Dan Vassallo walked away from a $500k a year salary at Amazon to become self-employed. He didn’t do this to make more money and he didn’t do this to trade the identity of a successful worker for the identity of a successful founder.
He did it because he couldn’t quiet the feeling that there was a bit more than this path was offering him. Increasingly people like Dan, people on paths that “make sense” are walking away earlier in their careers. In the past someone Dan might have stuck it out and tried to become a Senior Vice President.
Yet he wanted out.
Dan found that early in his career that his “motivation was off the charts.” He gained increasing responsibility and with that, promotions, money, and status. He also had a pretty good life. As he says:
My work–life balance was good too, despite Amazon’s reputation. I didn’t need to prove myself anymore, and I could get everything done in 40 hours a week. My team worked from home one day a week, and I rarely opened my laptop at night or weekends.
So why would he leave?
…despite all this, my motivation to go to work each morning was decreasing — almost in an inverse trend to my career and income growth
He was scared that if he kept going he would lose a part of himself that was important. So he set himself a goal,
My target is to cover my family’s expenses before I run out of savings while doing something that intrinsically motivates me.
Too Much Runway
It turns out running out of savings was not a real risk. He underestimated how motivated he would be once he left self-employment and the number of different ways he could make money.
Dan was ready to leave two years before he did but he delayed it because he wanted to build more savings. He wishes he had left earlier and thinks that “too much runway” can even be counter-productive.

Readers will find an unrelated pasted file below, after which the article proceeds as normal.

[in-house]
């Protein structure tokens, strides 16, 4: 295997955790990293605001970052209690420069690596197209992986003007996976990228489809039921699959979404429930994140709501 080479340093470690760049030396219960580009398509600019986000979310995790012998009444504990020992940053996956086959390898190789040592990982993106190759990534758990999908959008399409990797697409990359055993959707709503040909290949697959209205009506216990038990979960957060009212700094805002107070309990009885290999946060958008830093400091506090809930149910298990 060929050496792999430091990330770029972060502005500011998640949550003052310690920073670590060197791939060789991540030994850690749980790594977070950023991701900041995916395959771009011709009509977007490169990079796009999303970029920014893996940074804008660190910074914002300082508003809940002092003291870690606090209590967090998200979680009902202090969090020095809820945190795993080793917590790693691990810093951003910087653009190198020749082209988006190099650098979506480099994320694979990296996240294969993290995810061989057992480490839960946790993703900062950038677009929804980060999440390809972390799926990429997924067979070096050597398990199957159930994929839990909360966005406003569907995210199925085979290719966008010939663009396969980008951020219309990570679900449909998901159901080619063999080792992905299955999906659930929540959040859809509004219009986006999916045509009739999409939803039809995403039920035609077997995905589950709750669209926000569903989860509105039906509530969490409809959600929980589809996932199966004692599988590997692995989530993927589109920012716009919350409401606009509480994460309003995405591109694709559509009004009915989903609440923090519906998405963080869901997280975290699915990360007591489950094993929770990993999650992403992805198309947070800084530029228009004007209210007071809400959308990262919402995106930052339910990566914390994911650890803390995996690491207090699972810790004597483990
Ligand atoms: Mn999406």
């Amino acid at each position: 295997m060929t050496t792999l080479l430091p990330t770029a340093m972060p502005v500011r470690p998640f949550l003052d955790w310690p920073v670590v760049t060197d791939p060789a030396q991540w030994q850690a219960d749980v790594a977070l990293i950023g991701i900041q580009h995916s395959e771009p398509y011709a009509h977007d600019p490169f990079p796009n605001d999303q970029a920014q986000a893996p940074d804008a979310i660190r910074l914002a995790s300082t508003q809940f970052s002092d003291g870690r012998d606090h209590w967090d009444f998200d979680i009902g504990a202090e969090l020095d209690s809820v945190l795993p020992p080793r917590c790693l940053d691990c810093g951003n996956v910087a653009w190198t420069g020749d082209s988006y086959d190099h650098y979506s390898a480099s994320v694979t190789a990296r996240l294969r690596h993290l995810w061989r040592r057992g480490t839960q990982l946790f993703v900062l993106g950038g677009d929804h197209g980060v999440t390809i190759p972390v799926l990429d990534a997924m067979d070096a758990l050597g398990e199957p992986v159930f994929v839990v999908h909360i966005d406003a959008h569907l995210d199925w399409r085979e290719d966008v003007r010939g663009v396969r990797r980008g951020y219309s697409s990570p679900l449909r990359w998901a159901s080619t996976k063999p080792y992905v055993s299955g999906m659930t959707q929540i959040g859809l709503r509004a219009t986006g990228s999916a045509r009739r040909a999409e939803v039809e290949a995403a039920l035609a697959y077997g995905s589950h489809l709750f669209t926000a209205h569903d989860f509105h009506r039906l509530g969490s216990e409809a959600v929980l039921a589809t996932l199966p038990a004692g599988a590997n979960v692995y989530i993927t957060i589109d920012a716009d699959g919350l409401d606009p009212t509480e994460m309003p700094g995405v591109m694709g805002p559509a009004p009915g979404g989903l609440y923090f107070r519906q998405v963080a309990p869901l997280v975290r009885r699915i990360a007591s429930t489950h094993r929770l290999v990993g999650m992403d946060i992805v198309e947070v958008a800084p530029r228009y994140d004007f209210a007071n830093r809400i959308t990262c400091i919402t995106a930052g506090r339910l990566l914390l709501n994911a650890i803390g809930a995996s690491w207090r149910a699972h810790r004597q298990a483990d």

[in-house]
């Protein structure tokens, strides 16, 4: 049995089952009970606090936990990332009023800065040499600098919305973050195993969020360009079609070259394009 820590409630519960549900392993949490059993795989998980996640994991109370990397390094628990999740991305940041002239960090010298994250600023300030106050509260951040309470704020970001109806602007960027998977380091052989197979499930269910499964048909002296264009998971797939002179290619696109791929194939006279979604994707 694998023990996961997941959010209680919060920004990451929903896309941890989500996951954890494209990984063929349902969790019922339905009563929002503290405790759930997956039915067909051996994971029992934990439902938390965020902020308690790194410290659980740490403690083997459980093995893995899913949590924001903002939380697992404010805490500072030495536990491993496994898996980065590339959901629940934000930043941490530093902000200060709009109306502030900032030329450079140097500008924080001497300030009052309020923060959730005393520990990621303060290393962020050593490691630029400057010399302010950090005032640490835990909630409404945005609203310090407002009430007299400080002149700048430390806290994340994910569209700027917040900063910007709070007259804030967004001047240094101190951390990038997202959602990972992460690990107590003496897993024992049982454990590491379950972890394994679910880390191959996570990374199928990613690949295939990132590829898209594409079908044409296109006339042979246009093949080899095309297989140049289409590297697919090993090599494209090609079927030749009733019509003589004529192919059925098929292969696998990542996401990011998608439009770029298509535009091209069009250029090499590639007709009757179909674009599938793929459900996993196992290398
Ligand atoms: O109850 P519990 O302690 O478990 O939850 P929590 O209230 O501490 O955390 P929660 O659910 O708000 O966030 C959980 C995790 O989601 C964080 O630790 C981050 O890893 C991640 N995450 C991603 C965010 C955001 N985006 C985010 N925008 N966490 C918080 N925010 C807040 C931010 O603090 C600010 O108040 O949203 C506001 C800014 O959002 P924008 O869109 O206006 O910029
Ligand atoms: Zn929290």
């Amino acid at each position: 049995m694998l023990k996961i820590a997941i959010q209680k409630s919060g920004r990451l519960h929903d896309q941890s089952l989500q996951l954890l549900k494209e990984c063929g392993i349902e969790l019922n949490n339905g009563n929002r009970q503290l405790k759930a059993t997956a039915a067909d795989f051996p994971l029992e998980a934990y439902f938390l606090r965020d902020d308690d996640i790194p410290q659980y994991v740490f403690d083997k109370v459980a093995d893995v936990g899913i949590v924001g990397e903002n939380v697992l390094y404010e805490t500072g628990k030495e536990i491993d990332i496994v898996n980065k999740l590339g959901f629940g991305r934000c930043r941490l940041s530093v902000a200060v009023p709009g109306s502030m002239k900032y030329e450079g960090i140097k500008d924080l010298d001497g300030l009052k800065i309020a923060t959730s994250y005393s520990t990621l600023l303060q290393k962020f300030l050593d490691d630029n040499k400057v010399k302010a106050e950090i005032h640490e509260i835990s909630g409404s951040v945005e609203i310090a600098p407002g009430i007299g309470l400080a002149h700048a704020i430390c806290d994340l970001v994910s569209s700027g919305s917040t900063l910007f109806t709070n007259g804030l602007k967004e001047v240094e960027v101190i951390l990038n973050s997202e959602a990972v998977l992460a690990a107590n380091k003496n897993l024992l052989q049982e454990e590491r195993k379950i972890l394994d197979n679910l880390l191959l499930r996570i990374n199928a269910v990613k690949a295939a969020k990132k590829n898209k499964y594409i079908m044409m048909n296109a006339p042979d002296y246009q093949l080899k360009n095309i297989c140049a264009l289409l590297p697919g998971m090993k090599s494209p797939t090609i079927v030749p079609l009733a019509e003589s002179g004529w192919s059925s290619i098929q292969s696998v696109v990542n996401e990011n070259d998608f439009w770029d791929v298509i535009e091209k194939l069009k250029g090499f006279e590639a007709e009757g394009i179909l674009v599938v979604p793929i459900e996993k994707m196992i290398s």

Dan’s initial plan when he became self-employed was to build a startup. He focused on building a software-based business but quickly realized that this was a lot of time to focus on one thing with very low odds of success.
Instead, he could raise his odds of success by pursuing a series of “small bets” and instead of trying to optimize and maximize, he found that he could attribute all his success “to quitting the wrong things.”
One example was a tweet thread on how to use AWS that he turned into a 173-page e-book that helped him make more than $100,000 selling knowledge products online.
Keeping The Game Going
Many people who think about taking a leap to self-employment imagine that its about trying to replace your current income or make money. Yet for many people that take the leap, they realize that this new way of living is something that they really enjoy and that their willingness to compromise to keep it that way increases.
This shifts the perspective from making money to lowering your chance of ruin. Spending on things you might not even question with a steady salary suddenly become frivolous expenses and in many cases, not missed.
As Dan says, “If you like the self-employed lifestyle, you need extreme risk aversion, not extreme risk taking. You’re not trying to maximize profits. You want to avoid having this lifestyle taken away from you.”